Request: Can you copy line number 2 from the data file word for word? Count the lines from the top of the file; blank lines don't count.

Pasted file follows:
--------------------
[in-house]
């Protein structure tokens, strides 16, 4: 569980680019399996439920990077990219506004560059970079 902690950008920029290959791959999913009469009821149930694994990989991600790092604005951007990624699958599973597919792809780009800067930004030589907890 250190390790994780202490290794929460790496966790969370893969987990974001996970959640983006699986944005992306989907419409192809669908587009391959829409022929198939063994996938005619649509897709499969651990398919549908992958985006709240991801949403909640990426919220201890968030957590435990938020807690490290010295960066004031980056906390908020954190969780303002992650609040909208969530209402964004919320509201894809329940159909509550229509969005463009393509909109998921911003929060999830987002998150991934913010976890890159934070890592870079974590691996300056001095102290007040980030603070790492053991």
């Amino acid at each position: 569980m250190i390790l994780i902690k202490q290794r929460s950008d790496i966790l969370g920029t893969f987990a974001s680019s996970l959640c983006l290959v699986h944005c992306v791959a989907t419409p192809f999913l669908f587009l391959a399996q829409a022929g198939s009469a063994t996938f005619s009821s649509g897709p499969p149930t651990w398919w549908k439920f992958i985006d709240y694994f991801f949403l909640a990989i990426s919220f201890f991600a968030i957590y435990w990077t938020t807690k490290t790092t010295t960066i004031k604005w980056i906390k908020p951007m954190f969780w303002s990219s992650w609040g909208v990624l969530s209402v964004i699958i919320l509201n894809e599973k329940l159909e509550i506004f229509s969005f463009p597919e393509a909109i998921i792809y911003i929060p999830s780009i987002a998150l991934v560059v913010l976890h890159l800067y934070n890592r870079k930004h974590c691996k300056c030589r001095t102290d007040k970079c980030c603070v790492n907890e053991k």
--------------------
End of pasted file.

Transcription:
């Protein structure tokens, strides 16, 4: 569980680019399996439920990077990219506004560059970079 902690950008920029290959791959999913009469009821149930694994990989991600790092604005951007990624699958599973597919792809780009800067930004030589907890 250190390790994780202490290794929460790496966790969370893969987990974001996970959640983006699986944005992306989907419409192809669908587009391959829409022929198939063994996938005619649509897709499969651990398919549908992958985006709240991801949403909640990426919220201890968030957590435990938020807690490290010295960066004031980056906390908020954190969780303002992650609040909208969530209402964004919320509201894809329940159909509550229509969005463009393509909109998921911003929060999830987002998150991934913010976890890159934070890592870079974590691996300056001095102290007040980030603070790492053991």